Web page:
But yeah when it comes to all the other stuff I was just, I just felt lost, very lost sometimes and so I sort of went and spoke to [surgeon] with this list and I’d asked [husband] as well and I really didn’t have any time, you know, I’ve got a tiny baby and stuff so I sort of written some stuff on my phone when I had time and then like e-mailed that to myself and then printed it out, you know, sort of, and then [husband] had e-mailed me stuff and I printed that out as well so it was just an almost like a stream of consciousness I was a just doing a round. Oh and another thing, and another thing and I don’t know how to do this and you know. And I sort of took that into [surgeon] at one time or e-mailed it to him or something and said look I just, you know, pretty much I don’t know what I’m doing, you know, and I just feel like, I don’t know what I’m doing, I’ve no idea, you know, I don’t know how to, you know, what I’m supposed to do, you know. So I go into the school and I say oh this isn’t really working and they say oh blah, blah, blah and I think should I push that harder do I back off, am I entitled to it, what do I do, you know. 

And or, you know, even things like pushing her to eat and stuff, you know, I know that it’s good for her and I don’t want, in the long run I don’t want her to say oh well why didn’t you just make me eat, you know, but on the other hand I can’t physically force her to eat and the more I push, the more I know that there’ll be a backlash as she gets older and, you know, she’ll completely refuse to eat, you know, possibly at all and she wouldn’t actually, you know, that wouldn’t, we’d just have to increase the PN* and it would change her life chances but it wouldn’t, you know, day to day she’d probably manage because she used to having PN and not many calories, you know. So all of those things and, you know, it’s just so much I think and sort of, it’s almost like every week there’s another thing.

* Total Parenteral Nutrition (TPN)
TPN is nutrition is delivered directly to the blood via a vein.
 

Joanne was not clear what the future held for her baby. She has many times prepared herself for losing her daughter; looked over the cliff but stepped back from the edge.

SHOW TEXT VERSION
PRINT TRANSCRIPT
I remember obviously lots of thinking that, you know, we really didn’t know what the future held at all, you know, she sort of seemed like she’d been saved I suppose the immediate, but I even remember then and this sort of touches me sometimes, over the years it has but you know, obviously at that point when we were sort of said they- you know they said we had to kind of think about whether we wanted to continue, you know we really thought we were losing her, you know, we really did, the thoughts of what you’re going to do at a funeral really do come into your head even though you shouldn’t perhaps get to that stage they really do. You know, and they obviously just sort of making sure that anybody who wants to come and say bye gets a chance and all of those things. And so when she had this reprieve I suppose, you know, when it was like well no we are continuing I think I still felt very much like yes but she is going to die and I’m going to have to watch her die at some point in my life, you know, she’s never going to outlive me. And so most of this is just prolonging that until that happens, you know, and I suppose at that point I wasn’t thinking it would be a long time I was thinking, you know. I remember thinking you know, she’d probably never go to main stream school, you know, even at that point these things kind of come into your head and so then I had a very emotional reaction, later, years later when she did start main stream school because it was very odd because I had just almost blocked that out like I would never almost allow myself to think past five it, you know, it was you know, the limits of what we were looking at, I mean obviously really you’re focusing on the day to day but there’s still bits of your brain that do, do that leap and, you know.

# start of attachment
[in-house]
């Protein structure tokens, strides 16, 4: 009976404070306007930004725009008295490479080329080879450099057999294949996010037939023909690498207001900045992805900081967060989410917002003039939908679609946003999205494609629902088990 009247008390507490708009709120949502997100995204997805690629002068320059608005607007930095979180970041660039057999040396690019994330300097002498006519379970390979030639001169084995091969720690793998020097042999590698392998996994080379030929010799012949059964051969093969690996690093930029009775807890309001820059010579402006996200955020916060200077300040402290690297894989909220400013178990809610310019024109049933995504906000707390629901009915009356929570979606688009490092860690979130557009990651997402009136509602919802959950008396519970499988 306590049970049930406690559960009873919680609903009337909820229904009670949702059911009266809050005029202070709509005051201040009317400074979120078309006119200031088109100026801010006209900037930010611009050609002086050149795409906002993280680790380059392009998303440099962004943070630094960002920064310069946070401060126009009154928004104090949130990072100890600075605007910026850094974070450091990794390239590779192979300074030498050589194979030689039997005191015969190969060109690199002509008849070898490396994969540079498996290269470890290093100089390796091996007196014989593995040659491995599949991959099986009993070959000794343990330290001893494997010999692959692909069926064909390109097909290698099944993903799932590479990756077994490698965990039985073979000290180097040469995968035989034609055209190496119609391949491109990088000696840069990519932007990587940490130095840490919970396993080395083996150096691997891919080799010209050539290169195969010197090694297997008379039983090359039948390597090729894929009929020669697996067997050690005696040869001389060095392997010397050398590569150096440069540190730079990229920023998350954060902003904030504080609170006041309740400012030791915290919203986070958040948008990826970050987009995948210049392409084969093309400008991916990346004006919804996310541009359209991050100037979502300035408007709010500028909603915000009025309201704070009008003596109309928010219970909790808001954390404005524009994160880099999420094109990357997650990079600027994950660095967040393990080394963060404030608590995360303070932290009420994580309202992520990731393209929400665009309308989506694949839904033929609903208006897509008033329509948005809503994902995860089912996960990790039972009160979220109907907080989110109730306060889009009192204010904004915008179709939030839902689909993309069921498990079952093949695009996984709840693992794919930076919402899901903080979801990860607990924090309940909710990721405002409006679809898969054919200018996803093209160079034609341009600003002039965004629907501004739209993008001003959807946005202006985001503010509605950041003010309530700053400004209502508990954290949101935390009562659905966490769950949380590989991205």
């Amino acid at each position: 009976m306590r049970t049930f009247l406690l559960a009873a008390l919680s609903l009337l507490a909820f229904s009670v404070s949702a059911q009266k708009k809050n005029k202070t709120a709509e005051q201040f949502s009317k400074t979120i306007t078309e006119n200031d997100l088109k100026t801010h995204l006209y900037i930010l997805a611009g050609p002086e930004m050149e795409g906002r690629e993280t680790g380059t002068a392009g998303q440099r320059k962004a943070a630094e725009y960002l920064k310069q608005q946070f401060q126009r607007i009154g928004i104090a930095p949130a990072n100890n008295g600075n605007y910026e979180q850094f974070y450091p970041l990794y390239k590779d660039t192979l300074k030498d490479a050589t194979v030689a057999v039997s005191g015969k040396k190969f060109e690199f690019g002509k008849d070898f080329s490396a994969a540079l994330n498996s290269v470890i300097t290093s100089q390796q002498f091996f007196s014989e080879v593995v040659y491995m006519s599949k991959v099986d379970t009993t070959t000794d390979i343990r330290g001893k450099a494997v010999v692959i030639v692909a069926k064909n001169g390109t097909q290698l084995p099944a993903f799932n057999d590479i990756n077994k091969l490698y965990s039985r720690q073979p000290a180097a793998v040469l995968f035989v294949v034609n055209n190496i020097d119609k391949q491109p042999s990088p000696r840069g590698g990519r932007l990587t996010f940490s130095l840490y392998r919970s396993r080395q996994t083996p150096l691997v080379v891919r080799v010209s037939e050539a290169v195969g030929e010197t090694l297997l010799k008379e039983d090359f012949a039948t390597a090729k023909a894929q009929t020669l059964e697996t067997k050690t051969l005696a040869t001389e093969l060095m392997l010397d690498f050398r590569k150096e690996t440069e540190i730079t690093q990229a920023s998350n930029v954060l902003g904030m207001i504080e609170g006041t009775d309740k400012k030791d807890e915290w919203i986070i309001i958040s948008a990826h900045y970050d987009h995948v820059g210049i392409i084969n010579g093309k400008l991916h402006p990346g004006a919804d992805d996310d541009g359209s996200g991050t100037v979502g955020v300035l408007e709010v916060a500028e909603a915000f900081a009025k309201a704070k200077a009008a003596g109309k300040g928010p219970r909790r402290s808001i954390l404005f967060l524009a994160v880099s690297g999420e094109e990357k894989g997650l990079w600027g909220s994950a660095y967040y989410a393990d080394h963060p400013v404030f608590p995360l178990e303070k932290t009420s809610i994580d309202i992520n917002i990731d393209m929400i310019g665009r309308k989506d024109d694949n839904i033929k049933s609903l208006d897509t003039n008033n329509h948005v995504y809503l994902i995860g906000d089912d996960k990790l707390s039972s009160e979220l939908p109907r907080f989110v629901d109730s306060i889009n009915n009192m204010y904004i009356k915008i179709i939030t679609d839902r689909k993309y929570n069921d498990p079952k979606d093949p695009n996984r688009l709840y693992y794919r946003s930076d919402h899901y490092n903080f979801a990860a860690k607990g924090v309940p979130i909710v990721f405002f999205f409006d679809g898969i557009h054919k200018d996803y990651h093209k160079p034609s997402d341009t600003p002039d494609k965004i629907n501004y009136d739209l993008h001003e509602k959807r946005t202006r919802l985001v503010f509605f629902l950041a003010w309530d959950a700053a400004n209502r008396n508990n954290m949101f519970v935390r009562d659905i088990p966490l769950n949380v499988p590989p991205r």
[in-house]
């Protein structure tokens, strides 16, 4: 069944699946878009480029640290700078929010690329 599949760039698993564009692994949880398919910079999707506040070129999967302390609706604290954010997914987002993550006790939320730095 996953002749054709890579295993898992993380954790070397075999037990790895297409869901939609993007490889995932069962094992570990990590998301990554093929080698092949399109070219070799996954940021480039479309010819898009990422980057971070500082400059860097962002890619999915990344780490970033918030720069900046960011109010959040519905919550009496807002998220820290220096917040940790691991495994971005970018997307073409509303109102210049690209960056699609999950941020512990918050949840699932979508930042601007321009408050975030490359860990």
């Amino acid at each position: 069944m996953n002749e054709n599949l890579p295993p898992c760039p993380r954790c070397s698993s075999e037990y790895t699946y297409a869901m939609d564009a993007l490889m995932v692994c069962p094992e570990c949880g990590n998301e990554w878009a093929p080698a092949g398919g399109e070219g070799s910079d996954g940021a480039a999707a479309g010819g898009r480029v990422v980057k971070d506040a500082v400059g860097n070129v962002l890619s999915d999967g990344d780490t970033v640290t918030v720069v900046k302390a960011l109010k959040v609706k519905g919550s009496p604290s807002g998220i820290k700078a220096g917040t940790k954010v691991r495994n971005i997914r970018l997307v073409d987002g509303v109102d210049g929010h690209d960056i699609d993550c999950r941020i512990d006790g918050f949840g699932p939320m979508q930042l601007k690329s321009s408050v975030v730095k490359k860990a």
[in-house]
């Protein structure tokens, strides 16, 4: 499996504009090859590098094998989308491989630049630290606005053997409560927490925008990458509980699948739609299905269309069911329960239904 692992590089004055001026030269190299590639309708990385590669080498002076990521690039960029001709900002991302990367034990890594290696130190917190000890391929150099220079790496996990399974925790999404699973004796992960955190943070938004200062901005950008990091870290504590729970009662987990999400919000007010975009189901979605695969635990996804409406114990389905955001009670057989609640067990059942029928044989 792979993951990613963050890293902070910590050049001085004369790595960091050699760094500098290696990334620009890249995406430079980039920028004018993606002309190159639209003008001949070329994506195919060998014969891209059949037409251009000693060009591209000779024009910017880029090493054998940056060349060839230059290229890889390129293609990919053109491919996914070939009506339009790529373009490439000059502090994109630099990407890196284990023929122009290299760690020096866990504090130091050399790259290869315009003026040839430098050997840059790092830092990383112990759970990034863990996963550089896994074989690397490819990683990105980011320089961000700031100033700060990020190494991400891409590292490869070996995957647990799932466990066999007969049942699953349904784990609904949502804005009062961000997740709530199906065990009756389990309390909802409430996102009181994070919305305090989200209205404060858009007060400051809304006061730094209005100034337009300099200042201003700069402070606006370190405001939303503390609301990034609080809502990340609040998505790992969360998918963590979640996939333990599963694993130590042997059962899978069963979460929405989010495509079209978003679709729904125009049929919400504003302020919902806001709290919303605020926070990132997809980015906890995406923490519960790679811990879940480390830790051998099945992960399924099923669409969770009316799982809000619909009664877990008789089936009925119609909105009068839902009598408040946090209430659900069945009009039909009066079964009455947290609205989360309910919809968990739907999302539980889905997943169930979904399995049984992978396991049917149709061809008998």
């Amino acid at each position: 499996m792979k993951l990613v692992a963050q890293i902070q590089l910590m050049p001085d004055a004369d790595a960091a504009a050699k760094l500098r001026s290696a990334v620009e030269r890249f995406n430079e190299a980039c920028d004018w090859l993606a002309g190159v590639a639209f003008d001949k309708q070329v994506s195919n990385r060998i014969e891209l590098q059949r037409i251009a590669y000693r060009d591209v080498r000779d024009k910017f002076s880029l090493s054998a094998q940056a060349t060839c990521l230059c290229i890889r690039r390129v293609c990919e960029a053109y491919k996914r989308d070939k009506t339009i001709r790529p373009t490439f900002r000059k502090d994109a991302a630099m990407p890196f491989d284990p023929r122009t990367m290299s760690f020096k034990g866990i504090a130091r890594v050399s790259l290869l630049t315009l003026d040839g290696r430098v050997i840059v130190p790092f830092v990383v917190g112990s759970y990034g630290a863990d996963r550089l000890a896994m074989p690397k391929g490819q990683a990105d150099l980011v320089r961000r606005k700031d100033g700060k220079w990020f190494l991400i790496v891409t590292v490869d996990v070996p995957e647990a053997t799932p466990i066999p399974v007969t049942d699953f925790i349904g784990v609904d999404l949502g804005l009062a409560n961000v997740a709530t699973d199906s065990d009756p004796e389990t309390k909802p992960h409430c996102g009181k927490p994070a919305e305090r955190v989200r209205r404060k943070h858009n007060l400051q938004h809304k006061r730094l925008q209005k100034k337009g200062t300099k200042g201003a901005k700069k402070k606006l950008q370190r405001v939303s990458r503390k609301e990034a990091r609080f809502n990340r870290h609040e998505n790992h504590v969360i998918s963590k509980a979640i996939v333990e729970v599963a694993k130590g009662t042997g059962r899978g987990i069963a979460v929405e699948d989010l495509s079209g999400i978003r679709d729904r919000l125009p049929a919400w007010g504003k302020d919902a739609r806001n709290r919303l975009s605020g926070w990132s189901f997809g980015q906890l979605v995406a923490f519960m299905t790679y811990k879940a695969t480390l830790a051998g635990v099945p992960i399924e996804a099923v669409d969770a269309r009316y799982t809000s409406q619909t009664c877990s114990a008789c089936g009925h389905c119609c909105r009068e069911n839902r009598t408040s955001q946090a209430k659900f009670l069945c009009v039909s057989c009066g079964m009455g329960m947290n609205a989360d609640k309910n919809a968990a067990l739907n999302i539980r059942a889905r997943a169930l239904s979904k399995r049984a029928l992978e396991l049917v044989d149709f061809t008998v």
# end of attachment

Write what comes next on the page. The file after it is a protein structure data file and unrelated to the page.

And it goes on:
And, and so I was definitely thinking, you know, this is yeah very, very serious obviously they were saying it’s very serious as well, you know. At that point they said we might be in hospital a year for instance, you know, it was like you know, [husband] was trying to hold down a job I was on maternity leave obviously so I wasn’t worrying about that bit at that point. And yeah just lots of, yeah I suppose yeah it was, it was complicated because it yeah because say that part of me almost felt like but she is going to die it’s just a case of when and perhaps even I prepared myself, you know, even though I hadn’t obviously and I wouldn’t have. And so subsequently sometimes I felt myself almost like the way I’ve explained it is I’ve looked over that cliff I’ve looked over that cliff of losing your child, I’ve seen, you know, down there and then I’ve come back from the edge but I still walk very close to it, you know, so it’s always there almost next to me, I know there’s this sort of yeah one wrong footing and I’m slipping over that edge if you see what I mean. but so I constantly walk with this, with this fear that’s there of losing her and yet because she is doing so well now and, you know, she’s seven and whatever there were obviously times when that fades, you know, to the point where I won’t think about it for months perhaps, you know, and then maybe she’ll have a problem or, you know, I’ll have a concern and then that will bring me back or she’ll have to get admitted to hospital or something and then obviously that returns you back to the much more fearful stage. 
Previous Page
Next Page